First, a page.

Despite a clear need, mandatory financial curricula continue to be absent from most primary and secondary schools’ core educational priorities. This means that teaching our children about money, entrepreneurship, and healthy spending habits has to begin at home.
“Train up a child in the way he should go, And when he is old he will not depart from it.” -Proverbs 22:6
1. Teach them about mass consumption.
Watch television and flip through magazines with your children to analyze the role that commercials and advertisements play in encouraging groupthink and mass consumption.
Children and young adults, in tune with much of pop culture, turn a blind eye to the reasons why they buy certain labels at certain times. They honestly believe that they purchase them from their own volition.
If, at this stage in their development, they profess their individuality and autonomy, why then, do many strive to look, dress, smell, and posture in identical manners to their peers? The manner in which they conform—that is what they consider worthy of buying, wearing, drinking, saying, and driving—comes from social cues orchestrated and controlled by seemingly innocuous suggestions and subliminal reminders of what should constitute their external identity and internal values.
2. Identify symptoms of impulse buying and implement strategies to thwart its influence.
Many of us, including children and young adults, experience an increase in heart rate, sweaty hands, and a trance-like state when we are overcome to buy on impulse. While it’s important to acknowledge the sensation, it is of greater importance to implement impulse-related rules of engagement to spare your future of financial difficulties.
Teach your children healthy ways to cope with the desire to impulse buy. Teach them to walk directly out of the store. Teach them to keep all ATM cards and credit cards in the house when they leave home.
Enforce the 48-hour rule: If there is a purchase over $20 that you want to make, think about for 48 hours.
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3. Educate them.
For younger elementary school students (grades K-2), read them books like It’s a Habit, Sammy Rabbit, which celebrates a rabbit who saves his carrots and thus fosters early savings habits.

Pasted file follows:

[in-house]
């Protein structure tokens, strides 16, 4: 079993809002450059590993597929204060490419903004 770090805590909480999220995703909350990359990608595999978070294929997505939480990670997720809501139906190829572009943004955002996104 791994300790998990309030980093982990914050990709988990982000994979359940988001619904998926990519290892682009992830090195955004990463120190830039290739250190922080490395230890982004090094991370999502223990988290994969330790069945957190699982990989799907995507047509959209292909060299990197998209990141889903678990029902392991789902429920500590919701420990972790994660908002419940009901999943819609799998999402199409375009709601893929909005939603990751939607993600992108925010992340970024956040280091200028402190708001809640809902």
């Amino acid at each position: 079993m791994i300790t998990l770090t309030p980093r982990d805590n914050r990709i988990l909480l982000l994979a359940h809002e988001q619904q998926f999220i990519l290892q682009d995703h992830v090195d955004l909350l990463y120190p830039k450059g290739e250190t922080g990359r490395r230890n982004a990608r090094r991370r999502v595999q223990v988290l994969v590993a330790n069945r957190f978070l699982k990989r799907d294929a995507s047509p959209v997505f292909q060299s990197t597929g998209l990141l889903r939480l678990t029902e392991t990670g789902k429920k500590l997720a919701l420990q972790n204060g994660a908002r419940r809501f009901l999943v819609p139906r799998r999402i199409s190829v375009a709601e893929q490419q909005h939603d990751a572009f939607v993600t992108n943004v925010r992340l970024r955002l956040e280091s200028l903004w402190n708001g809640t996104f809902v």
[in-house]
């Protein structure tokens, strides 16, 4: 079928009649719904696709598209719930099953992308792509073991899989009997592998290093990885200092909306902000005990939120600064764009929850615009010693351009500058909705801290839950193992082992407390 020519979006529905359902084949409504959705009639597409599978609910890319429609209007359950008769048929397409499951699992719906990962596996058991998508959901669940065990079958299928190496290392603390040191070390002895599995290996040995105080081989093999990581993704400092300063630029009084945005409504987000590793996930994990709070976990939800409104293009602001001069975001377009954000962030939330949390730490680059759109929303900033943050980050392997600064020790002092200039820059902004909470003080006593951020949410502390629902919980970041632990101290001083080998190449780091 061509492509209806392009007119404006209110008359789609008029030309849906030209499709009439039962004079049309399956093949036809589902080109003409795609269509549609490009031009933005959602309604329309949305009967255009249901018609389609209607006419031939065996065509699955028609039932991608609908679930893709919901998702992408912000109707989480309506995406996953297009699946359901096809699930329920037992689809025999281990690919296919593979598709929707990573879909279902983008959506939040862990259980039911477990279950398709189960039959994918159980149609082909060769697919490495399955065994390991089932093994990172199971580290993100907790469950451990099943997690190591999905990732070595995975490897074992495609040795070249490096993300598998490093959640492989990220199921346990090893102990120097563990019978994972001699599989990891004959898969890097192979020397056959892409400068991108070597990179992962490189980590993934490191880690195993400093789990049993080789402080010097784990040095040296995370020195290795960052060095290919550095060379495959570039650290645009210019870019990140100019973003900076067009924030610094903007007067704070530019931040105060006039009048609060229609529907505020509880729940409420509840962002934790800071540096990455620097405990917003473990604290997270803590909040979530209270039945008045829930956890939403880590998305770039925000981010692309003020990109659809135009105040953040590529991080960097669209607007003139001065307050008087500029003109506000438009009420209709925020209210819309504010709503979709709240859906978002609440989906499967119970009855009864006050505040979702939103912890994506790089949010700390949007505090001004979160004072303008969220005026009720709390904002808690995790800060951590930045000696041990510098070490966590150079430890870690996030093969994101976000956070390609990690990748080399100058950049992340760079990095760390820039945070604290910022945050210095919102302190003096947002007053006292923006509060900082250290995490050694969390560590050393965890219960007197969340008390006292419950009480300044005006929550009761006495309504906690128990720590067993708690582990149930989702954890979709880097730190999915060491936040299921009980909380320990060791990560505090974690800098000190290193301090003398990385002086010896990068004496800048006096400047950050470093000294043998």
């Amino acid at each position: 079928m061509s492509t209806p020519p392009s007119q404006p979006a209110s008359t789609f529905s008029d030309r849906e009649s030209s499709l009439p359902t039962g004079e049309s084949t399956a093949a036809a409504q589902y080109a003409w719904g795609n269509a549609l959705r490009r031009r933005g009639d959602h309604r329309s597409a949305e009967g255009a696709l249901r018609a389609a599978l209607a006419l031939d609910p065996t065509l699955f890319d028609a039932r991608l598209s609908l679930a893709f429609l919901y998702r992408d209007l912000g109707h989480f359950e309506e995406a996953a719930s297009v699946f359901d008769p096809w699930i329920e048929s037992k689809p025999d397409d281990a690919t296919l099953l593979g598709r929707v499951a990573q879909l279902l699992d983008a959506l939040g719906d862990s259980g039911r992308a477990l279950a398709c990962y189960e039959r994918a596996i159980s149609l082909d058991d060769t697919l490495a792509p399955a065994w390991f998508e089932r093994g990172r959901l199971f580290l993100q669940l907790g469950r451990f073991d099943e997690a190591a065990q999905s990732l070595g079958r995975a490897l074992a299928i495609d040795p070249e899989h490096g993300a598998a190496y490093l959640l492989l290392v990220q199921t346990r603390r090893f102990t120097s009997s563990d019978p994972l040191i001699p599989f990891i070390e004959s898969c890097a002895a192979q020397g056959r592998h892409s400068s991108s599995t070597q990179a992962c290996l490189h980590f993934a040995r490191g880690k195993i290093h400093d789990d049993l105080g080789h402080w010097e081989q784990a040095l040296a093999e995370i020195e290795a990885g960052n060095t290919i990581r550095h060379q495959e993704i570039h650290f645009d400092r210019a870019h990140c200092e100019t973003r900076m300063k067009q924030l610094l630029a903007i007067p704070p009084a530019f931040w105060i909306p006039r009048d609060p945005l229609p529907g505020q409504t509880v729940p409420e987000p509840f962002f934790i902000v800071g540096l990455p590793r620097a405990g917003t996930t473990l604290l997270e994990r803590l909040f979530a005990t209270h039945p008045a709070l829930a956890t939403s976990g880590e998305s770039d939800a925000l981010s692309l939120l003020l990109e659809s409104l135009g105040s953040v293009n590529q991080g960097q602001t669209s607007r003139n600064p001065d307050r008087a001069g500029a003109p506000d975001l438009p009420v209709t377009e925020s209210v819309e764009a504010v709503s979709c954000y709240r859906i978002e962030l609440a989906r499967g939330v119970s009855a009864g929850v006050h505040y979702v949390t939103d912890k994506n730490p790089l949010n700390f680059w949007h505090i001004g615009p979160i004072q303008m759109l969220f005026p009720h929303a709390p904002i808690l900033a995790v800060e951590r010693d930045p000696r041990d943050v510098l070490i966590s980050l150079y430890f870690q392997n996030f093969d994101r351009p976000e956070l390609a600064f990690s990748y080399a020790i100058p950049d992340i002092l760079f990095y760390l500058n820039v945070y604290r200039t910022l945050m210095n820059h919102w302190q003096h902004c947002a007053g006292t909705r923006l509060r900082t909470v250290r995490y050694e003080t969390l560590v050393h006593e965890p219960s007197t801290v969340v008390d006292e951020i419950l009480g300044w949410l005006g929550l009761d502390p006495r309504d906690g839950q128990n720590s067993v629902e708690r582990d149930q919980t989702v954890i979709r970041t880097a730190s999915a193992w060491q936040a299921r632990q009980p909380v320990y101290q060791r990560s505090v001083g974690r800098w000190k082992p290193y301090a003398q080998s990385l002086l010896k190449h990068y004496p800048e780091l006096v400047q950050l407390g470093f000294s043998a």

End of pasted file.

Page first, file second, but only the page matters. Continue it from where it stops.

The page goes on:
Books like A Chair for My Mother and Alexander Who Used to Be Rich Last Sunday, which show two children with completely different approaches to saving and spending, are appropriate for older elementary school students (grades 3-5).
4. Set financial goals and expectations for them.
Open a savings account with your children and have them make bi-monthly contributions. Insist that they pay some or all of their bills and expenses, such as cell phone, nails, entertainment, and shopping. This instills a sense of responsibility.
Having them play an active role in their financial lives will also streamline their priorities and help them develop an understanding of the difference between a want and a need, once they’re no longer getting things for free. If you allot an allowance, maintain strict rules that limit advances, discourage borrowing, and create incentives to save (e.g. providing matching funds).
5. Encourage an entrepreneurial spirit.
Our children possess an array of intellectual, artistic, political, and cultural talents, passions, and interests. Allow these predilections to become potential sources of income. Is your child the teacher’s pet? Let invaluable skills such as excellent reading, strong organizational skills, reliability, and congeniality be the beginnings of an educational enterprise for her or him. Is your child particularly athletic, fashionable, or handy? Encourage him or her to train people, design things, or fix things around the neighborhood for a fee.
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